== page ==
Advisors encouraged to be vocal in two sessions discussions

2016-03-17 01:05:52 GMT2016-03-17 09:05:52(Beijing Time)  Global Times
Deputies attend the closing meeting of the Fourth Session of the 12th NPC at the Great Hall of the People in Beijing on Wednesday. Photo: ICDeputies attend the closing meeting of the Fourth Session of the 12th NPC at the Great Hall of the People in Beijing on Wednesday. Photo: IC

A few days after the opening ceremony of the annual two sessions of China's top legislative and political advisory bodies on March 3, reporters began to complain in WeChat groups about how legislators and advisers were some more cautious in dealing with interviews this year.

My first interview request to a usually outspoken political adviser was rejected - much to my surprise, since I had not yet even briefed him on my questions: I had actually planned to ask for his opinion on the difference between making "groundless" comments on national policies and discussing political affairs, as the latter is part of the duties of the Chinese People's Political Consultative Conference (CPPCC).

Then another CPPCC member refused to answer my questions, politely saying that he had just moved into his position and was not familiar enough with the advisory body just yet.

Implemented on January 1, the new rules ban Party members from making "groundless" comments on national policies online or in publications or at seminars that are "damaging to Party unity." The rules will also punish those who defame the nation or Party and State leaders. Party members who decide to publicly comment on issues that they have "no place" to discuss will also be subject to punishment.

Even though the ban on "groundless" comments only applies to Communist Party of China (CPC) members, some CCPCC advisers refused to give their opinion on the rule, giving the excuse that they are not CPC members.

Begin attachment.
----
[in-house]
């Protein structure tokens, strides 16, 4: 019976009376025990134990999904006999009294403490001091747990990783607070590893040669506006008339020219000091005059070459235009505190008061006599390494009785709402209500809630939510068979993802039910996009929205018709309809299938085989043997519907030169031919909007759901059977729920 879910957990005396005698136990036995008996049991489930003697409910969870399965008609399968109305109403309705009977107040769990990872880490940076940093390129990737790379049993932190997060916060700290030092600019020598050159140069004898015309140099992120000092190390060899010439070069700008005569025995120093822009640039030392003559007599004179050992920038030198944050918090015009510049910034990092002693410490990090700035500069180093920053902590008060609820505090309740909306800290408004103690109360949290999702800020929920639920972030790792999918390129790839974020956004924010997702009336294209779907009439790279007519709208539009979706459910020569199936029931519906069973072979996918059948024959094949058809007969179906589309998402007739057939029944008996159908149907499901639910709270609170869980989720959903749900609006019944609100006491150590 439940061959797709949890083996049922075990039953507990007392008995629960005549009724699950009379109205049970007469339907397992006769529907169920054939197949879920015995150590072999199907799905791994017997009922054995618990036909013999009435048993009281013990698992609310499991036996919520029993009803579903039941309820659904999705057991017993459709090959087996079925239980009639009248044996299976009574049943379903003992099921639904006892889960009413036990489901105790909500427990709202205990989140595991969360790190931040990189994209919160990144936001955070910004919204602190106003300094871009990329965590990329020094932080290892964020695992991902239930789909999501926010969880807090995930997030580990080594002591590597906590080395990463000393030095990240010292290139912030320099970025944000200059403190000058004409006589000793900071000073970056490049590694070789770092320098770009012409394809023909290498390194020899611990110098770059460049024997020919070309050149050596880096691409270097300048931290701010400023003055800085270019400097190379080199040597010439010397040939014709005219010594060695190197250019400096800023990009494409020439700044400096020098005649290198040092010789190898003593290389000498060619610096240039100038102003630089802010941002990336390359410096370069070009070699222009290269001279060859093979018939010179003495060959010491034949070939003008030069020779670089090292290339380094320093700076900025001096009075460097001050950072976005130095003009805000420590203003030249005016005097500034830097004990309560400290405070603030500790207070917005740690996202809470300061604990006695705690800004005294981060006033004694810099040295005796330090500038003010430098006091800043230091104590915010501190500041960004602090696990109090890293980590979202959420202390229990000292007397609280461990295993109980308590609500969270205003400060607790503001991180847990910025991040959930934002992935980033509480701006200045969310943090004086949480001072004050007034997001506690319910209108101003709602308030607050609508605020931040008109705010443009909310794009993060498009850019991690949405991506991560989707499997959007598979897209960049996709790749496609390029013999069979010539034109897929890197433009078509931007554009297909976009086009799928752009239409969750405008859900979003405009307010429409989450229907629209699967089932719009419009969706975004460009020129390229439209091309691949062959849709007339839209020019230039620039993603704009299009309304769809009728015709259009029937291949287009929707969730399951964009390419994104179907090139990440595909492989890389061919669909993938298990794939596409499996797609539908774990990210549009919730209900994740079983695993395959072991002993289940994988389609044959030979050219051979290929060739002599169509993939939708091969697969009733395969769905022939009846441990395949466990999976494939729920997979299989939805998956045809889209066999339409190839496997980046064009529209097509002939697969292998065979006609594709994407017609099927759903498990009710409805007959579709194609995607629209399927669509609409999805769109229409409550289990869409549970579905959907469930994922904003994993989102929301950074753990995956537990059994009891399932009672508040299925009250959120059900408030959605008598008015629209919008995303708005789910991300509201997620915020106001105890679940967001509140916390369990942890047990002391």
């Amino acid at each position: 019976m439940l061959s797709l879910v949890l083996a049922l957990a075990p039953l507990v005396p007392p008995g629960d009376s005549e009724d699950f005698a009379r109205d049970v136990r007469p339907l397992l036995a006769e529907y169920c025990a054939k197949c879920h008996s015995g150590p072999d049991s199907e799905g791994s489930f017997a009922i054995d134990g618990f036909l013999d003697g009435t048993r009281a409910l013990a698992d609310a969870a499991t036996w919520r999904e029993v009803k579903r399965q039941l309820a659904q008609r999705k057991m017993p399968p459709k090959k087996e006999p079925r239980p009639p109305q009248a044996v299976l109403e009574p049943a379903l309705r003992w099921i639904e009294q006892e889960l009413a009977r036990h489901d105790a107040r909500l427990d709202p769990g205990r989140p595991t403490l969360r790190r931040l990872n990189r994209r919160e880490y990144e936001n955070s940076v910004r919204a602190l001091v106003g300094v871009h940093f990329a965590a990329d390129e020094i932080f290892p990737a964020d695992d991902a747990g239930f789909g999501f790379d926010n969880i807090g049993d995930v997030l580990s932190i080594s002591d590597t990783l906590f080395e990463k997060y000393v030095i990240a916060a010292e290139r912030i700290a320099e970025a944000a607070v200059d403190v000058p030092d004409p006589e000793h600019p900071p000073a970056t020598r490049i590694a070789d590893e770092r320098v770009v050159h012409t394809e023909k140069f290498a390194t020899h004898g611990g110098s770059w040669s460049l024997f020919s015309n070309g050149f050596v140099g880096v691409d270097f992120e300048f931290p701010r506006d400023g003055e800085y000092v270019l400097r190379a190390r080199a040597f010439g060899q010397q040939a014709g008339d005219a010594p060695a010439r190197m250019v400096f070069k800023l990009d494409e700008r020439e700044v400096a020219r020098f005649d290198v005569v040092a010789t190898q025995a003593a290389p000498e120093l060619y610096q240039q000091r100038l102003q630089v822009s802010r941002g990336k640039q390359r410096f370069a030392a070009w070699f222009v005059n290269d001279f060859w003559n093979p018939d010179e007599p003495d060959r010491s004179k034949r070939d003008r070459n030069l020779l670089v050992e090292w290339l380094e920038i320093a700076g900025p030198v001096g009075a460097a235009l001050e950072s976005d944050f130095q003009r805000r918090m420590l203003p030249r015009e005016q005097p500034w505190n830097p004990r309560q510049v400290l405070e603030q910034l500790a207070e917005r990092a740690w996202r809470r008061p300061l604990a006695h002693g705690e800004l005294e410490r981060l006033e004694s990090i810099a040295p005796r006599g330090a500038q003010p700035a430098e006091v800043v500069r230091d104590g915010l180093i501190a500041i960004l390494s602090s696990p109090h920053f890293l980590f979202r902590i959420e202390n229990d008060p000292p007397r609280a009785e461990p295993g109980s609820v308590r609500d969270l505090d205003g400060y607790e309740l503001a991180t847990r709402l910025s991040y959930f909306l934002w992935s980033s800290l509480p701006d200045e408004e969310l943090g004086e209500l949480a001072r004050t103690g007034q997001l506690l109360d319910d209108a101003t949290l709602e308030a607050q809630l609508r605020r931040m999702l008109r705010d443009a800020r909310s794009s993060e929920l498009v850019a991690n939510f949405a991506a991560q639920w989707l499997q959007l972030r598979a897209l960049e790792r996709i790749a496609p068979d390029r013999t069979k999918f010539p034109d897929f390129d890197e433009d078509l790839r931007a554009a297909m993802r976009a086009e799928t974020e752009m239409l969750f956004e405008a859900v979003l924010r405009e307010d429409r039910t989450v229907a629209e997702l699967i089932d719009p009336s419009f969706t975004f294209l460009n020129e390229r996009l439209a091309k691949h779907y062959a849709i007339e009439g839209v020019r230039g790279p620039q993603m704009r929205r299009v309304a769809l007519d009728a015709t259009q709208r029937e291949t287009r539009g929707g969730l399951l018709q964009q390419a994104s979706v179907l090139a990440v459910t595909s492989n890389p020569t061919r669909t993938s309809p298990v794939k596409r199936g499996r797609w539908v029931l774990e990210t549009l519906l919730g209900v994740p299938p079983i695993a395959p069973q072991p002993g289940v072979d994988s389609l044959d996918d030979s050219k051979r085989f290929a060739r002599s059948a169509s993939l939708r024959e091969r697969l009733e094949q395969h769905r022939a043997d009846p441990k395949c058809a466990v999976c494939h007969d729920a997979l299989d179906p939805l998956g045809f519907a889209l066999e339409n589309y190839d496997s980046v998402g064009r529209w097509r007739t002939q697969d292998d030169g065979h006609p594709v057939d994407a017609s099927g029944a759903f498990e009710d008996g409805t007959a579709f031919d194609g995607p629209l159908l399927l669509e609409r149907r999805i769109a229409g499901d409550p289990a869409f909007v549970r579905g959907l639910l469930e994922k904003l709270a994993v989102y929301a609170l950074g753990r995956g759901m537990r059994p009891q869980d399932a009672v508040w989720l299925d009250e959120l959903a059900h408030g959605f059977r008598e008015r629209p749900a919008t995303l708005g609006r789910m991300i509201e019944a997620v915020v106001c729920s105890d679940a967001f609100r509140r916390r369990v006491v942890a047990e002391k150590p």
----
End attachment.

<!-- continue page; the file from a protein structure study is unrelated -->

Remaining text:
Almost every year, even before I become a reporter myself, media outlets have been urging advisers and legislators to speak out for the voters they represent, instead of merely giving applause and voting "yes" during the two sessions.

The People's Daily wrote on its app's front page that National People's Congress (NPC) deputies and CPPCC advisors gather in Beijing to supervise the government and participate in and discuss political affairs. "If you only applaud and nod for approval, democracy cannot be demonstrated," it said, calling on deputies and advisors to question the authorities, news portal reported.

Even though Liu Jiaqiang, vice chairman of the Revolutionary Committee of the Chinese Kuomintang, told news site that advisers are encouraged to express different opinions and divergence will not be treated as destroying unity, such incidents seem to be warning NPC delegates and CPPCC members to keep their controversial opinions to themselves.

However, legal experts have argued otherwise, as they stressed that the new Party rules - dubbed the strictest - are not against free speech.

Party members are welcome to discuss and criticize before major decisions are announced. They can also file reports and other kinds of notices to make their opinions known after decisions are announced, Deng Lianfan, an anti-graft expert from the Law Society of Hunan Province, told the Global Times in a previous interview.

Liu noted that guidelines on strengthening the democratic consultation mechanism has effectively guaranteed the function of CPPCC as a consultative body to collect public opinion, advise and help ease conflicts.

"The political advisory mechanism is an important part of democracy with Chinese characteristics and advisers' right to get involved in political affairs has been guaranteed. But there are baselines for CPPCC members to participate and discuss political affairs. On major issues such as ethnic unity and national integrity, there are rules stipulated in the Constitution that we must follow," Zhu Zhengfu, a CPPCC member, also a Guangzhou-based lawyer, told the Global Times.

It is widely known that the CPC has a tradition of encouraging free expression within the Party, especially criticism and self-criticism - a term commonly used in governmental meetings. In the modern era, a greater diversity of opinions will exist in China's complex society as the nation has pledged to further opening up and vowed to uphold innovation - both of which are destined to bring in new ideas that may clash with old ones, but I hope these voices will be allowed to be heard as many of them may not be "groundless."

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